On the other hand, the brutality and calls from the far right, for whom the end justifies the means, offer a reductionist and dangerous view of migration management. The policies advocated by these groups are often characterized by border closures, detention, and repulsion of migrants, under the pretext of protecting national identity and security. This approach, far from solving the problems, only worsens the humanitarian crisis, violates human rights, and ignores the root causes of migration, such as conflicts, poverty, and climate change.

Faced with these extremes, the European Union stands at a crossroads. To move forward, it must develop a balanced and pragmatic migration policy, which recognizes both the need to protect migrants’ rights and the security of European citizens. Such a policy should include joint European measures to strengthen cooperation with origin and transit countries, in order to limit irregular migration flows while opening legal avenues for immigration. This requires constructive dialogue and cooperation agreements that go beyond simple financial aid, to address the root causes of migration: improving living conditions, creating economic opportunities, and supporting political and social reforms.
In the face of Russian aggression, the European Union must strengthen its security position and prepare for the transition to a war economy. Effective and strategic management of migration is essential in this context, as it meets the crucial needs for labor in key sectors such as agriculture, industry, services, and even the armed forces. Migrants not only provide the necessary labor to support these vital industries but also help maintain Europe’s economic competitiveness and defense capability.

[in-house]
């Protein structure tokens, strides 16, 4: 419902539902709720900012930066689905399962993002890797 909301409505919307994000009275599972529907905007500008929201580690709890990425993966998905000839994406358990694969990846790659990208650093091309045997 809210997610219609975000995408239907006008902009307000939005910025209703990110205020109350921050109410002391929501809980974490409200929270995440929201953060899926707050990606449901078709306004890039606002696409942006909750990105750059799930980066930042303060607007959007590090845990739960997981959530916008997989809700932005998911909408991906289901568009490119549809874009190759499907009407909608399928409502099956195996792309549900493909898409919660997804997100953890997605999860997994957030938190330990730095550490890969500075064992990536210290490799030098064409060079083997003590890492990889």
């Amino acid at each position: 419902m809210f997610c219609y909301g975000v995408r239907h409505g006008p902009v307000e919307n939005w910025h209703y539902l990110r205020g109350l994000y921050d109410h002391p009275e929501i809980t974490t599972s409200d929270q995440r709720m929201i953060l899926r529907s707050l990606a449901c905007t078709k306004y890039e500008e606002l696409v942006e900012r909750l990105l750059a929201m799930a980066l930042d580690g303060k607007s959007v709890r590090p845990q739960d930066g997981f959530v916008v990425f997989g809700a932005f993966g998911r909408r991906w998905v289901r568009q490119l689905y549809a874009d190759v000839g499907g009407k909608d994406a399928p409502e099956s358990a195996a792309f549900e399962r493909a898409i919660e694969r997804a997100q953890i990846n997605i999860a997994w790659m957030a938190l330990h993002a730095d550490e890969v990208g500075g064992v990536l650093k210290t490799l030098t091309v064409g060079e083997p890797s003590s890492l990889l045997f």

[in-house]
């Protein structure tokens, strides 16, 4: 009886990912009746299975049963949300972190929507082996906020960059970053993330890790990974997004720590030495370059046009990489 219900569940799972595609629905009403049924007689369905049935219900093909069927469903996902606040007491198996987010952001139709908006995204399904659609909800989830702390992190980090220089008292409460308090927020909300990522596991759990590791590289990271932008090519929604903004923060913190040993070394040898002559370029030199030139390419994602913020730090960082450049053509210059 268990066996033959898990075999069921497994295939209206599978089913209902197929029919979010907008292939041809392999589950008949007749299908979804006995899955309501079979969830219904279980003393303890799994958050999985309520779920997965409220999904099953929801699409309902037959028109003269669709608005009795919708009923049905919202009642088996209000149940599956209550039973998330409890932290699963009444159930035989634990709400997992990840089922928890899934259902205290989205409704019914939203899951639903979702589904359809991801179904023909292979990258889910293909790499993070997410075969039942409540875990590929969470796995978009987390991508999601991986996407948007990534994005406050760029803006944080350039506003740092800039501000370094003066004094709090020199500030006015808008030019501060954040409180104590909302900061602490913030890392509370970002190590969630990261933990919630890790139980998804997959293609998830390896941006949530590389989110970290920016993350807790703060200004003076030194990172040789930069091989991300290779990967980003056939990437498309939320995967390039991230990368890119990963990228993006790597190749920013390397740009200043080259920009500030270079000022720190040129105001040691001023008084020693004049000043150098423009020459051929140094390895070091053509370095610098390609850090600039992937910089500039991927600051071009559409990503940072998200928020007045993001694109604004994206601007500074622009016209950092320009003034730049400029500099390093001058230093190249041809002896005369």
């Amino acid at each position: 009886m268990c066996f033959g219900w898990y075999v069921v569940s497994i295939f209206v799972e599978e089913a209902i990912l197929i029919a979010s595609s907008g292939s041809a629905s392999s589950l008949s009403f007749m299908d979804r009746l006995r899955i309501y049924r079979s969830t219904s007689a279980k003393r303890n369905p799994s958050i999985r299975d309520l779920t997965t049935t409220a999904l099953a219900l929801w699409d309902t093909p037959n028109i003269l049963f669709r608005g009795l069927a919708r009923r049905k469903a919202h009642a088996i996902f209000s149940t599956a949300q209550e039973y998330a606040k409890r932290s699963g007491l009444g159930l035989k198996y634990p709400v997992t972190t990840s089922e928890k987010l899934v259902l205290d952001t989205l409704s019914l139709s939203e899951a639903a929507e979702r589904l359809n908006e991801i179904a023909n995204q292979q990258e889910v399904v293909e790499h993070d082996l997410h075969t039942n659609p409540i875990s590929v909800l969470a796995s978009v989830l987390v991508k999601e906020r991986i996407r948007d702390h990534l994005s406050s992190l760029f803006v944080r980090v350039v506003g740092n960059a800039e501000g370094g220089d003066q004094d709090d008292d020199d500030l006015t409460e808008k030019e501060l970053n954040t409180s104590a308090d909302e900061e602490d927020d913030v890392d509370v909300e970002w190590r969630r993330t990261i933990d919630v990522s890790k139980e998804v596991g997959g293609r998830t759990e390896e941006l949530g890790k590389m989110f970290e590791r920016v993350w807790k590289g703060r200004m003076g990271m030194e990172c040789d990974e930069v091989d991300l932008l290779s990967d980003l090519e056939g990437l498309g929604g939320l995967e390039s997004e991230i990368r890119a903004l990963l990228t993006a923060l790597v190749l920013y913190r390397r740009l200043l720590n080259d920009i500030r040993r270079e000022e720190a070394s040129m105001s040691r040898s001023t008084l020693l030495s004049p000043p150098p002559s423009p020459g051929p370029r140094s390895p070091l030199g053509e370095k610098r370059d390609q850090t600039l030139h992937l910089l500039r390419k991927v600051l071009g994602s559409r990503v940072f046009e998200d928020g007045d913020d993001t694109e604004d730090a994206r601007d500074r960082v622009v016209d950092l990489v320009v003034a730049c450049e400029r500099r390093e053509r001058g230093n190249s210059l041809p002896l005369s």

Investing in the integration of regular migrants is therefore essential. Facilitating their access to education, training, the labor market, and social services will allow effective social inclusion, essential for internal cohesion and stability during periods of geopolitical tension. This rapid and effective integration maximizes not only their economic contribution but also strengthens long-term social resilience.

Furthermore, a proactive migration policy should be seen as a pillar of the EU’s national and economic security strategy. It should not only compensate for demographic decline but also increase economic production in times of crisis. A visionary European migration policy should therefore treat migration as a strategic opportunity to energize cultural diversity, economic growth, and social cohesion, thereby transforming migration challenges into advantages to strengthen the Union’s security and economic posture.

Therefore, it is imperative that the EU reconfigures its perception and management of migration, not as a threat but as a crucial lever in its arsenal for preparing for a war economy and national resilience. This approach will not only strengthen economic security but also Europe’s global stability in an uncertain international context.

Article written by Ghazi Ben Ahmed and translated from Italian by Le Huffington Post Italia, on 13 April 2024

Ghazi Ben Ahmed